Prodiorthosis


Prodiorthosis (pro-di-or-tho’-sis): A statement intended to prepare one’s audience for something shocking or offensive. An extreme example of protherapeia.

I will begin what I have to say innocently enough, but I warn you, my words may drill holes in the bottom of your heart, provoke anger, and disgust you.

There is the “same” thing. There is the “different” thing. Same and different.  Different and same. Different times. Different places. Same intentions. Same effects.

Brussels. Paris. Haifa. Istanbul. Kabul. Iskandariya. And 100’s of other obscure and not-so-obscure places.

2014-2015: 17,041 wounded; 9,314 dead.

March 27, 2016. Easter Sunday. Lahore, Pakistan. 320 wounded; 72  dead–mostly woman and children.

Suicide bombers.

Different times. Different places. Same intentions. Same effects.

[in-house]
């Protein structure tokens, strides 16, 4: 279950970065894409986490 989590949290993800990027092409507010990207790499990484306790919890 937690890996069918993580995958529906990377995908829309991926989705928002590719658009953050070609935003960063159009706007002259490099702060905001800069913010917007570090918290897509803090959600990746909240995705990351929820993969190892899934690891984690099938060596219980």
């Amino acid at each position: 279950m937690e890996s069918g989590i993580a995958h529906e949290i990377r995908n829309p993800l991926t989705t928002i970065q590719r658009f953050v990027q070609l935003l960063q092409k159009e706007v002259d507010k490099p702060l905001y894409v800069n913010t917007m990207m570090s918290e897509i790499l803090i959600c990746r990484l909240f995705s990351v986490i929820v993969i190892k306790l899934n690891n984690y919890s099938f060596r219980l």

Nobody doubts that Lahore happened. Nobody doubts the intention and the effects.

But, there is a difference between not doubting that Lahore happened, and believing that Lahore happened, and I warn you, understanding the difference between “not doubting” and believing is where terror begins.

The truth produced by believing will not set you free.

It will terrify you.

It will drape dread in the background of your everyday life, like some sort of Satanic bunting celebrating your unexpected death: your slow bleed on the pavement, your eye torn from your innocent face, your ears ringing–the carillon of concussion colluding with shrapnel and your gaping socket, leaking out what’s left of your stupefied fate.

Why aren’t you terrified? Why aren’t you afraid?

Is it because you are strong and impervious and courageous and young and playing the odds and all the other reasons that keep you away from CNN and call to you seductively to go out, to act like everything’s NIMBY (and get mutilated with your buddies on a Saturday night)?

Well, there are Sirens and there are sirens. The Befores of not doubting, and the afters of believing.

Will you live the know the difference?

  • Post your own prodiorthosis on the “Comments” page!

Definition courtesy of “Silva Rhetoricae” (rhetoric.byu.edu).

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